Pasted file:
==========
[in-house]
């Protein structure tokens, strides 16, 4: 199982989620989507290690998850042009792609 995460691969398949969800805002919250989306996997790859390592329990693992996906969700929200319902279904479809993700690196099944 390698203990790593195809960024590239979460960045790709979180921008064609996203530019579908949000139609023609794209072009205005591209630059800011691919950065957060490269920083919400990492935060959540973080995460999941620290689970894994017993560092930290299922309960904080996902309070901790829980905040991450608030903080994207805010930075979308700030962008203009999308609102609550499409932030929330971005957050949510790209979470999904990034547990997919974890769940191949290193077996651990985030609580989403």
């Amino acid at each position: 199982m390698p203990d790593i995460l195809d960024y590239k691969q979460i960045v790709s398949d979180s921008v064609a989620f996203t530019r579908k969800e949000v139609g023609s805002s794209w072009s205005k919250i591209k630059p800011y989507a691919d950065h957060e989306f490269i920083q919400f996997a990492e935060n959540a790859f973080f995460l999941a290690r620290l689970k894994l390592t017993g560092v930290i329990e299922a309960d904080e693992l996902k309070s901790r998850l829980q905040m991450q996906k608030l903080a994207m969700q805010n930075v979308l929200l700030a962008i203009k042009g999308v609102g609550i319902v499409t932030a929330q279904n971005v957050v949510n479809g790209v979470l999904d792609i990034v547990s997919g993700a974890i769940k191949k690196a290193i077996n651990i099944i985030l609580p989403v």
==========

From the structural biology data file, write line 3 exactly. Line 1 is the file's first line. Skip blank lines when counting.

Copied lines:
């Amino acid at each position: 199982m390698p203990d790593i995460l195809d960024y590239k691969q979460i960045v790709s398949d979180s921008v064609a989620f996203t530019r579908k969800e949000v139609g023609s805002s794209w072009s205005k919250i591209k630059p800011y989507a691919d950065h957060e989306f490269i920083q919400f996997a990492e935060n959540a790859f973080f995460l999941a290690r620290l689970k894994l390592t017993g560092v930290i329990e299922a309960d904080e693992l996902k309070s901790r998850l829980q905040m991450q996906k608030l903080a994207m969700q805010n930075v979308l929200l700030a962008i203009k042009g999308v609102g609550i319902v499409t932030a929330q279904n971005v957050v949510n479809g790209v979470l999904d792609i990034v547990s997919g993700a974890i769940k191949k690196a290193i077996n651990i099944i985030l609580p989403v």